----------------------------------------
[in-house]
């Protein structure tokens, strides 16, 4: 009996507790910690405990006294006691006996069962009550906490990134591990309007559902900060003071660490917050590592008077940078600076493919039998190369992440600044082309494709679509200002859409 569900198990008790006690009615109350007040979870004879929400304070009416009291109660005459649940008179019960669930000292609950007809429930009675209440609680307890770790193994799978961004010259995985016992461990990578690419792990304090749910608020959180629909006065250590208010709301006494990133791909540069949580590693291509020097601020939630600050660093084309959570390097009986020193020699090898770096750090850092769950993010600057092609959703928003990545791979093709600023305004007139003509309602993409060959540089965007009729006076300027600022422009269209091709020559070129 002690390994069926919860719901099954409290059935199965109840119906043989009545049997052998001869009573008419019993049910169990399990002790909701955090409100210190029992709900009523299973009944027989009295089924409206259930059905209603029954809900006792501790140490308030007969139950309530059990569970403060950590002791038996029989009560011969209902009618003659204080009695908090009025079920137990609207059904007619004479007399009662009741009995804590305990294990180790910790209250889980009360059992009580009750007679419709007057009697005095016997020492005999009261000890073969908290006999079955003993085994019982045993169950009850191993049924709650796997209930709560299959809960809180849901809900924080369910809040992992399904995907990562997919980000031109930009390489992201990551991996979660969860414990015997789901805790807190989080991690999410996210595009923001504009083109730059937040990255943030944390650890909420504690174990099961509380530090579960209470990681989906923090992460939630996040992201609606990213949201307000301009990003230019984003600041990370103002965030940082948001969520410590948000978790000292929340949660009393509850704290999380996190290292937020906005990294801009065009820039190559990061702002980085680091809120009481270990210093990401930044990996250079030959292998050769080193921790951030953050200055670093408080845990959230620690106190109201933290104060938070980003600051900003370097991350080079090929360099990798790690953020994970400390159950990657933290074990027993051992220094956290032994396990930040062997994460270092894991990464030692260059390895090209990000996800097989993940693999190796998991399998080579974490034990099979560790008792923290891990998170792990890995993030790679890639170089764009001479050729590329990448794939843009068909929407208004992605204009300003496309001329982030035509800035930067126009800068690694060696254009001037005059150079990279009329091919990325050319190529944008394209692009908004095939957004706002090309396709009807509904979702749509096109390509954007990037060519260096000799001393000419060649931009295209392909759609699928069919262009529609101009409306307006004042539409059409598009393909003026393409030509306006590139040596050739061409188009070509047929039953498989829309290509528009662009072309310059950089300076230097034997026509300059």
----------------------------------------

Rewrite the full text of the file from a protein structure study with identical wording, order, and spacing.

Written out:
[in-house]
């Protein structure tokens, strides 16, 4: 009996507790910690405990006294006691006996069962009550906490990134591990309007559902900060003071660490917050590592008077940078600076493919039998190369992440600044082309494709679509200002859409 569900198990008790006690009615109350007040979870004879929400304070009416009291109660005459649940008179019960669930000292609950007809429930009675209440609680307890770790193994799978961004010259995985016992461990990578690419792990304090749910608020959180629909006065250590208010709301006494990133791909540069949580590693291509020097601020939630600050660093084309959570390097009986020193020699090898770096750090850092769950993010600057092609959703928003990545791979093709600023305004007139003509309602993409060959540089965007009729006076300027600022422009269209091709020559070129 002690390994069926919860719901099954409290059935199965109840119906043989009545049997052998001869009573008419019993049910169990399990002790909701955090409100210190029992709900009523299973009944027989009295089924409206259930059905209603029954809900006792501790140490308030007969139950309530059990569970403060950590002791038996029989009560011969209902009618003659204080009695908090009025079920137990609207059904007619004479007399009662009741009995804590305990294990180790910790209250889980009360059992009580009750007679419709007057009697005095016997020492005999009261000890073969908290006999079955003993085994019982045993169950009850191993049924709650796997209930709560299959809960809180849901809900924080369910809040992992399904995907990562997919980000031109930009390489992201990551991996979660969860414990015997789901805790807190989080991690999410996210595009923001504009083109730059937040990255943030944390650890909420504690174990099961509380530090579960209470990681989906923090992460939630996040992201609606990213949201307000301009990003230019984003600041990370103002965030940082948001969520410590948000978790000292929340949660009393509850704290999380996190290292937020906005990294801009065009820039190559990061702002980085680091809120009481270990210093990401930044990996250079030959292998050769080193921790951030953050200055670093408080845990959230620690106190109201933290104060938070980003600051900003370097991350080079090929360099990798790690953020994970400390159950990657933290074990027993051992220094956290032994396990930040062997994460270092894991990464030692260059390895090209990000996800097989993940693999190796998991399998080579974490034990099979560790008792923290891990998170792990890995993030790679890639170089764009001479050729590329990448794939843009068909929407208004992605204009300003496309001329982030035509800035930067126009800068690694060696254009001037005059150079990279009329091919990325050319190529944008394209692009908004095939957004706002090309396709009807509904979702749509096109390509954007990037060519260096000799001393000419060649931009295209392909759609699928069919262009529609101009409306307006004042539409059409598009393909003026393409030509306006590139040596050739061409188009070509047929039953498989829309290509528009662009072309310059950089300076230097034997026509300059």